"Gaelic Explorer" Itinerary - Dublin to Edinburgh - July 12-20, 2014
We'd cruised on Wind Surf three times, but always on warm weather itineraries in the Caribbean or Bahamas, and it'd been ten years since our last ... Read More
"Gaelic Explorer" Itinerary - Dublin to Edinburgh - July 12-20, 2014
We'd cruised on Wind Surf three times, but always on warm weather itineraries in the Caribbean or Bahamas, and it'd been ten years since our last sailing. We were curious how she had held up after going through three owners since the last time we were aboard. We were not disappointed.
We chose to purchase Windstar's 2-night pre-cruise Dublin hotel package. We took a cab (27 Euros) from the airport to the O'Callaghan Davenport Hotel, which was centrally located within walking distance of Trinity College, shops and eateries on Grafton Street, Book of Kells, Temple Bar, museums, parks, and a hop-on-hop-off bus stop. Although rated four-stars, the Davenport was a bit frayed around the edges. Our 5th floor room was nice, although the air conditioning was so weak we had to open the window. That turned out to be problematic at bedtime because of the very popular outdoor pub just below the window. The hotel staff was friendly, and the included morning breakfast buffet was tasty.
Windstar's coach transfer to the ship together with all of the other Windstar passengers staying at the Davenport was disorganized, with a lot of standing around with luggage waiting for the coaches. The Windstar on-site rep seemed to be doing the best she could. It was an easy coach ride to the ship at Dún Laoghaire. There was a several blocks hike with carryons from the cruise terminal checked-baggage drop-off to the ship. No problems the day we were there because it was a beautiful day, but it could've been problematic if it had been raining or the ferry was there.
Wind Surf looked terrific, not showing her age at all. We were a bit distracted walking aboard in Dún Laoghaire because Captain Harris happened to be one of the staff greeting passengers at the bottom of the boarding ramp, and he actually carried one of our carryons inside. The major total ship refit not too long ago was quite evident on first impression. The decks, passageways, stairways, lounge, bars, dining areas, and our suite midship on deck three all looked brand-new. Smiling staff was everywhere. Check-in was easily accomplished in the lounge.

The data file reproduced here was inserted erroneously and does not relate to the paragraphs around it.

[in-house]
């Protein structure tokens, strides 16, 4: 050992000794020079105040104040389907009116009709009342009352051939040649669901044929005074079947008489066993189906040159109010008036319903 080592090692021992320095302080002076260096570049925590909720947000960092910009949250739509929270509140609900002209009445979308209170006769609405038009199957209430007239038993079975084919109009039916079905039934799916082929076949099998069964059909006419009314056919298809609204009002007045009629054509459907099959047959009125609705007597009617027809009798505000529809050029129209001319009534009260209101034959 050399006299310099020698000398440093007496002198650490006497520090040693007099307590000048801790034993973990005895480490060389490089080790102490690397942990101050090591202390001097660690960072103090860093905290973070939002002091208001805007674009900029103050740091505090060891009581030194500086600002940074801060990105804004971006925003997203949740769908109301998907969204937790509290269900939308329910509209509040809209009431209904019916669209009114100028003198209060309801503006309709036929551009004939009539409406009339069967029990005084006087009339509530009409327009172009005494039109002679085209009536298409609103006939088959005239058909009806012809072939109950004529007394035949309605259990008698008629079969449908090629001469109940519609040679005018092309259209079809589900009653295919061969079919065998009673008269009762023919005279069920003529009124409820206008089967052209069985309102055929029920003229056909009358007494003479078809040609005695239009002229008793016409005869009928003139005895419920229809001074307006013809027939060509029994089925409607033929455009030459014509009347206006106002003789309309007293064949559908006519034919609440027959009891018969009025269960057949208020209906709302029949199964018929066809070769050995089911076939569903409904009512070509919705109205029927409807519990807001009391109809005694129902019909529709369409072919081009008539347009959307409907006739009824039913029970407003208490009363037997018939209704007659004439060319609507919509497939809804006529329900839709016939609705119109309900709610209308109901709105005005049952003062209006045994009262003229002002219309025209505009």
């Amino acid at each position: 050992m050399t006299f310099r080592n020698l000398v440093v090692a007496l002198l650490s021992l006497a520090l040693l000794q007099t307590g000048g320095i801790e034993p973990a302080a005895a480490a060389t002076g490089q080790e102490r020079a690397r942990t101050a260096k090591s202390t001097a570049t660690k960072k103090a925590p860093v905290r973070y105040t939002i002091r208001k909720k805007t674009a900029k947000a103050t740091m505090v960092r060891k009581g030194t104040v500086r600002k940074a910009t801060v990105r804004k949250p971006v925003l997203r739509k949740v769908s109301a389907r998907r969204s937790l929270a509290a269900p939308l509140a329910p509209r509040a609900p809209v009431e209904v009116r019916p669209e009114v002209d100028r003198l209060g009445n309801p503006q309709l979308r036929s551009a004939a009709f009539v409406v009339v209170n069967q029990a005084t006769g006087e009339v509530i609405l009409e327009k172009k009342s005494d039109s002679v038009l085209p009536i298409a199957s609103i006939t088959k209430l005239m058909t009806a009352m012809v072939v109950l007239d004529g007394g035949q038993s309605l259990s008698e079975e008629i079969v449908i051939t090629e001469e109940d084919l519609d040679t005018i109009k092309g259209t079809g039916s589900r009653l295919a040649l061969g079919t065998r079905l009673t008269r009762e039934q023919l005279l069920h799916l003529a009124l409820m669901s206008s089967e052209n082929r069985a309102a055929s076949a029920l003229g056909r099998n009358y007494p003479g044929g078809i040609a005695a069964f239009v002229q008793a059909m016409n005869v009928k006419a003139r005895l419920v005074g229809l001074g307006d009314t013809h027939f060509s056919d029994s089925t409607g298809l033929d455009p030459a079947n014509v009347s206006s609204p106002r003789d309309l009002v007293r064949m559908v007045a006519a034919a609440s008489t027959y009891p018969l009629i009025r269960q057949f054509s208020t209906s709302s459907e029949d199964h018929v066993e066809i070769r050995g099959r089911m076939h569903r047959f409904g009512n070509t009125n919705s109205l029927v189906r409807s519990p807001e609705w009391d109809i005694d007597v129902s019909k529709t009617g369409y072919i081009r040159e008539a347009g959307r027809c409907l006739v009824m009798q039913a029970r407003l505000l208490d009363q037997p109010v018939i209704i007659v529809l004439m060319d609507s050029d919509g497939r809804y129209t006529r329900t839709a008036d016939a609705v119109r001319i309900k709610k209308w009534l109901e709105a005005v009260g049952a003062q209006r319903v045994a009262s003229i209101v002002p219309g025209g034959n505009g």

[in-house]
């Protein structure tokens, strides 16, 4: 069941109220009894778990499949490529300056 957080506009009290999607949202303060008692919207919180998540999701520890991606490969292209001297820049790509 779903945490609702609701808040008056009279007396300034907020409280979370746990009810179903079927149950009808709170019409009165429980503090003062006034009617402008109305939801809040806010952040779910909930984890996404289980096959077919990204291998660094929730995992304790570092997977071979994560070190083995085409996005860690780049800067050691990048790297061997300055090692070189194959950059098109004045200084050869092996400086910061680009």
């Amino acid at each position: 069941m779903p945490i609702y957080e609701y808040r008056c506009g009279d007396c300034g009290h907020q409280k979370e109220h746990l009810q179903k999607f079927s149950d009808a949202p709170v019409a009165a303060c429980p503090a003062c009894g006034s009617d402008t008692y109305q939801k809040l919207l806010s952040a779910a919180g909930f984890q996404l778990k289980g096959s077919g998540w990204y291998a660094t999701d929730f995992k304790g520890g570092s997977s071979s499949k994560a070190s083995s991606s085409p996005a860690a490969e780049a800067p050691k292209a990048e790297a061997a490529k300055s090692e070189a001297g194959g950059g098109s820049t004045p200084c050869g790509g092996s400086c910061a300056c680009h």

Food, (always a subjective topic because everyone has individual expectations), was very good in our opinion. Better than we remember from our prior cruises, and certainly much higher quality and taste (and service) than what we usually experience on Royal Caribbean. Always fresh and tasty buffet options on the Star Deck Veranda for breakfast and lunch, plus you could order from a brief menu if you chose. When the Veranda was crowded, the adjacent Bistro was open as overflow. The reservations-required supper in the Stella Bistro was very good, although we thought the food quality and service was just as good in the Amphora main dining room. We didn't get a chance to eat at the alternative reservations-required served-outdoors Candles at supper, but because of the weather on this cruise, all Candles meals were moved into the Veranda. The Deck BBQ was also moved indoors, and the main lounge was converted into a dining room. The Yacht Club midships on Main deck had tasty sandwiches, snacks, and coffees from 7:00 AM until 5:00 PM. We were somewhat disappointed the Purell hand sanitizer dispensers installed around the ship and on the gang plank were almost always empty, and there was never any mention anywhere asking passengers to use them to help prevent the spread of norovirus.